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Conclusion

ASP.NET's Page infrastructure is set up so that each page is broken down into smaller components (server-side controls) that are responsible for rendering a small amount of HTML into the page's output stream. After reading this tutorial, you probably have a good idea as to how some of the standard ASP.NET controls work. Button controls render an input tag with a type of "submit." TextBox controls render an input tag with a type of "text." You can actually see how each of the controls in a page renders by viewing the HTML that comes back to the browser.

Of course, because ASP.NET's Page infrastructure is set up this way, it leaves the door open for custom User controls. In this tutorial we looked at rendered custom controls. Custom controls that render have the ability to squirt anything they want into the output bound for the browser. Custom rendered controls usually manage a set of properties, fire events to their hosts, and render snapshots of themselves to their hosts. In this tutorial we built a palindrome checker as an example. Next, we'll see examples of the other kind of custom control-composite-style controls.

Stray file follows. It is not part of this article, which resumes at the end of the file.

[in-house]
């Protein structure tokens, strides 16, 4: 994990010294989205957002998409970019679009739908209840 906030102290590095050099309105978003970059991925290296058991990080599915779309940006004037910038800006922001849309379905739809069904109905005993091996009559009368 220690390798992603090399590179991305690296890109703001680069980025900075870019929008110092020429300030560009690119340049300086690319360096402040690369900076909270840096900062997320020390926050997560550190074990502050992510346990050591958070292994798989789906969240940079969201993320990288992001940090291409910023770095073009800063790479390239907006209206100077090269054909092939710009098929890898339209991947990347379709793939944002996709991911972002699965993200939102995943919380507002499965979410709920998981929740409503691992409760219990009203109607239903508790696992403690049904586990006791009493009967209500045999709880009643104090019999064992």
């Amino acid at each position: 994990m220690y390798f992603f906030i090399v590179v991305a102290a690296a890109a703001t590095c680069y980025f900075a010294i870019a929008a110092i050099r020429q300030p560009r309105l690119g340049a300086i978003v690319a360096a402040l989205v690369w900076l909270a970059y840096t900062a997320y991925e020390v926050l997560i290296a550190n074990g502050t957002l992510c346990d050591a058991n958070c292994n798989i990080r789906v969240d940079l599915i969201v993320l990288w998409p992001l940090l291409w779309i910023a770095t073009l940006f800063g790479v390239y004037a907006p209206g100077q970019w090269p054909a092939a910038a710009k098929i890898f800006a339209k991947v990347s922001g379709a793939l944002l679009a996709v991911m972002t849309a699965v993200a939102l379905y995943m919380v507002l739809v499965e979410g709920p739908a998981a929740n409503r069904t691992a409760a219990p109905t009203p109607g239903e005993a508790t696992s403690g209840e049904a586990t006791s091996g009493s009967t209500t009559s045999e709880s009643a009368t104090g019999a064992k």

Tutorial 4 Quick Reference

How to create a custom control that takes over the rendering process

  1. Derive a class from System.Web.UI.Control

  2. Override the Render method

  3. Visual Studio includes a project type, Web Custom Control, that fits the bill


How to Add a custom control to the toolbox

  1. Show the toolbox if it's not already showing by selecting View | Toolbox from the main menu

  2. Right mouse click anywhere in the toolbox

  3. Select Choose Items from the local menu

  4. Choose a control from the list

    OR

  5. Browse to the assembly containing the control


How to Change the properties of controls on a page

  1. Make sure the page editor is in Designer mode

  2. Highlight the control whose property you want to change

  3. Select the property to edit in the property window


How to Store view state information that lives beyond the scope of the page

  1. Use the ViewState property of the control

  2. It's a name/value dictionary that contains serializable types

  3. Just be sure to use the same index to retrieve the information as you do to store the information


How to Write browser version-independent rendering code

Use the HtmlTextWriter tag-rendering methods for specific tags instead of hard-coding them. The Render method will have the correct HtmlTextWriter based on header information coming down from the browser.


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